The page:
Assigned to Grand Rapids on Oct. 4, Russo’s professional career took some time to get properly rolling. In the Griffins’ opening 11 games, he tallied just a single point and did not play in four of the contests.


“The game is a lot faster, so I had to do everything a little bit quicker all the time,” he noted.


Then, on Nov. 18, which freakishly coincided with the start of the team’s franchise record 15-game winning streak, Russo exploded for three points, including his first professional goal. He tallied points in 11 of the next 15 games, although he won’t admit to doing anything drastically different in his game and instead defers to his teammates.


“I don’t know about that night but I think since then, everyone has been playing better and I’ve just been a part of that,” said Russo. “We have a lot of great players down here and I’m just feeding off of them.”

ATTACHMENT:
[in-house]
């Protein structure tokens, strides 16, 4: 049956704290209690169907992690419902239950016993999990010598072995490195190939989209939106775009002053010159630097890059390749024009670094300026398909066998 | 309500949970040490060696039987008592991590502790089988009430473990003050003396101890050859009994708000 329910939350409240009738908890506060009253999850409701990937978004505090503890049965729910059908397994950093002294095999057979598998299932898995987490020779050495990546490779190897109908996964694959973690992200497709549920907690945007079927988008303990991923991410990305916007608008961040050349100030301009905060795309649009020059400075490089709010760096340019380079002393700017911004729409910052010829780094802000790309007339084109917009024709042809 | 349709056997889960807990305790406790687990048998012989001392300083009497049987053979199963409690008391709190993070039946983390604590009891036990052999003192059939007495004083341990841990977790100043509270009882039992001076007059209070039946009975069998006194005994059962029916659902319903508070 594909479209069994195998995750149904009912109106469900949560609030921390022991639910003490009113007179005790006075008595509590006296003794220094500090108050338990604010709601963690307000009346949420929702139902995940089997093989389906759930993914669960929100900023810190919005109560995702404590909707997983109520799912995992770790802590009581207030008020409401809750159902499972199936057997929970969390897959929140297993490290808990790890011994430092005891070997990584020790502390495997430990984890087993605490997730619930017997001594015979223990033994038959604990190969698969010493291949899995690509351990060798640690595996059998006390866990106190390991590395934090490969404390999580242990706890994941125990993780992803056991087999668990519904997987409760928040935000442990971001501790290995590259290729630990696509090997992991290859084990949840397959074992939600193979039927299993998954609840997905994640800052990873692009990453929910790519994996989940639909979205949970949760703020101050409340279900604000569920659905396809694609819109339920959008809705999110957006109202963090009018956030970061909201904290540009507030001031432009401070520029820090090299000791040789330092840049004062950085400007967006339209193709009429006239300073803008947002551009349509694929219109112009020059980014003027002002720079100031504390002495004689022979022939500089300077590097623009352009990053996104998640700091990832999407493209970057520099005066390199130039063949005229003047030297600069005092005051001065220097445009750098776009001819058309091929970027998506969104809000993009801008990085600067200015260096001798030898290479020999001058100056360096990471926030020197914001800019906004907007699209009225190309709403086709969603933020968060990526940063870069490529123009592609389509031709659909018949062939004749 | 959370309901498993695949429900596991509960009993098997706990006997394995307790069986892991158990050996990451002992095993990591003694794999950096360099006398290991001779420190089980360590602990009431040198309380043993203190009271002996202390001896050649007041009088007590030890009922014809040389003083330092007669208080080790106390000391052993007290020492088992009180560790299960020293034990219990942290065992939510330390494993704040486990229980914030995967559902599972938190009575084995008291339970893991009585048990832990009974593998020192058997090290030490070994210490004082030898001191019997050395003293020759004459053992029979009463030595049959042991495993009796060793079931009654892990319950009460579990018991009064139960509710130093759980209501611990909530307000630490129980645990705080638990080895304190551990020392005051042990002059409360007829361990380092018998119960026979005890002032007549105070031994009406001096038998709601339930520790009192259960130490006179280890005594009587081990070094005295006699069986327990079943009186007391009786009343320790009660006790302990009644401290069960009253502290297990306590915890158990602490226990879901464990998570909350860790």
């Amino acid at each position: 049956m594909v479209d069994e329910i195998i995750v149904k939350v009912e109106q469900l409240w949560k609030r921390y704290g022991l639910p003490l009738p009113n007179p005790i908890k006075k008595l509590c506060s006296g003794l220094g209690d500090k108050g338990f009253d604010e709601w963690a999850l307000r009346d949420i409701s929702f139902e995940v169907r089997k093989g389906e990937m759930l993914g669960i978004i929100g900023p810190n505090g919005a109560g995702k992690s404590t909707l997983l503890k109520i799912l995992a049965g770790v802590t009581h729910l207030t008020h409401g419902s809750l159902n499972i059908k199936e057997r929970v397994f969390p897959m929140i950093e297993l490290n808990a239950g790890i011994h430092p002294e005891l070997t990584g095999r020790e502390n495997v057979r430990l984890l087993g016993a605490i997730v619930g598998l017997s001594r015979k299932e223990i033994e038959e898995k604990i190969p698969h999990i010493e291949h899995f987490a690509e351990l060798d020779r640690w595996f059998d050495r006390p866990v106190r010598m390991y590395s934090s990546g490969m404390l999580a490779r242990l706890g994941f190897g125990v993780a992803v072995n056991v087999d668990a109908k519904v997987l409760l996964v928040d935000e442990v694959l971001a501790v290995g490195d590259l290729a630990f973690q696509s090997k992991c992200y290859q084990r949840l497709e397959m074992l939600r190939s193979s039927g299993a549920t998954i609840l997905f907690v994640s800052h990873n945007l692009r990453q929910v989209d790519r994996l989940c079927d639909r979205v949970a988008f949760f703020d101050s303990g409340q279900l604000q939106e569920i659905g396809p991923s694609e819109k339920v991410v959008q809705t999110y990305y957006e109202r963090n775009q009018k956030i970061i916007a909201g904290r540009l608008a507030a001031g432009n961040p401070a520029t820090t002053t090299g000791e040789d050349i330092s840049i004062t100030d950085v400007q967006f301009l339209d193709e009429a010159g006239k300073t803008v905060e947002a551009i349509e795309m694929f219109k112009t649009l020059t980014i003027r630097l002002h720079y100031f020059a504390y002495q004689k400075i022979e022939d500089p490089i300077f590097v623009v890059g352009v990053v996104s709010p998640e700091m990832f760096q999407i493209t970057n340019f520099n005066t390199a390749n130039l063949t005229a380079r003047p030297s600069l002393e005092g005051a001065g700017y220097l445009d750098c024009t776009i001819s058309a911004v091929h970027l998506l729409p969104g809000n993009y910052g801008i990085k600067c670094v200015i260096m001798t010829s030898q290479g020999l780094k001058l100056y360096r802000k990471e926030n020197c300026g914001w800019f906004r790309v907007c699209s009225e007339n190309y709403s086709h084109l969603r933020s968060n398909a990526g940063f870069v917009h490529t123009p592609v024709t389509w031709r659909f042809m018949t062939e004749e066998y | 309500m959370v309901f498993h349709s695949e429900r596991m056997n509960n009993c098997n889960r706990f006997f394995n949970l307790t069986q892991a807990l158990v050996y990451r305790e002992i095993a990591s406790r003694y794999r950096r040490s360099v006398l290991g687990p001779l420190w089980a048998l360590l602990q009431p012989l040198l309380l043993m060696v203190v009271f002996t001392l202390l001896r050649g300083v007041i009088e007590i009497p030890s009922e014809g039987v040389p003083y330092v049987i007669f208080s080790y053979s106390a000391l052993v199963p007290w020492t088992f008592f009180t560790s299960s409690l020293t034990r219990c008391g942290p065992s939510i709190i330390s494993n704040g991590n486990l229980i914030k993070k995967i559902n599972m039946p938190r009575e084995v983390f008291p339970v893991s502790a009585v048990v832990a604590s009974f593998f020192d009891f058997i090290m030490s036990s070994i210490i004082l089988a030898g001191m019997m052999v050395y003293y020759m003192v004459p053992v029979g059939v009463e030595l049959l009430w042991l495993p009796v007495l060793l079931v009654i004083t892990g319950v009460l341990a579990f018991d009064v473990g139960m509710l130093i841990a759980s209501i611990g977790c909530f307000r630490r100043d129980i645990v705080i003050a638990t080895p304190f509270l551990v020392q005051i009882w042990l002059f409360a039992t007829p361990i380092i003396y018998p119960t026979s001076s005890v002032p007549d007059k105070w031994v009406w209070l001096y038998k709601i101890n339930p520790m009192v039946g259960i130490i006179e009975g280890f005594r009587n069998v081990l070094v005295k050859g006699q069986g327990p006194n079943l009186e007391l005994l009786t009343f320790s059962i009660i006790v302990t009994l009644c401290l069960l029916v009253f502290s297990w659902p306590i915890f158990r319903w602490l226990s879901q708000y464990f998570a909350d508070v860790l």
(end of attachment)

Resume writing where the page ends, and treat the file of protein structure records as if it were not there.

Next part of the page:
Among those terrific players, Russo is part of a three-player Griffins’ rookie class along with Tyler Bertuzzi and Zach Nastasiuk.


Additionally, Russo shares a unique bond with another first-year player in the AHL as Lake Erie rookie Michael Paliotta and Russo were roommates while playing for the U.S. National Development Program. The two keep in touch, but not too many notes or tips are being exchanged.


“I think we take more pride in trying to beat each other,” Russo said.


Looking back to how the season started both for him and for the team, Russo has taken it all in stride and is learning as he goes, similar to many rookies.


“When we started out pretty slow, we were losing some close games and you just see how competitive it really is and how close a lot of the teams are,” he noted. “You have to bring it every night.”


With all his experiences helping to shape him, the dream he’s held since being a young boy on the ice remains intact.


“My goal is to make it to the NHL and play for the Detroit Red Wings.”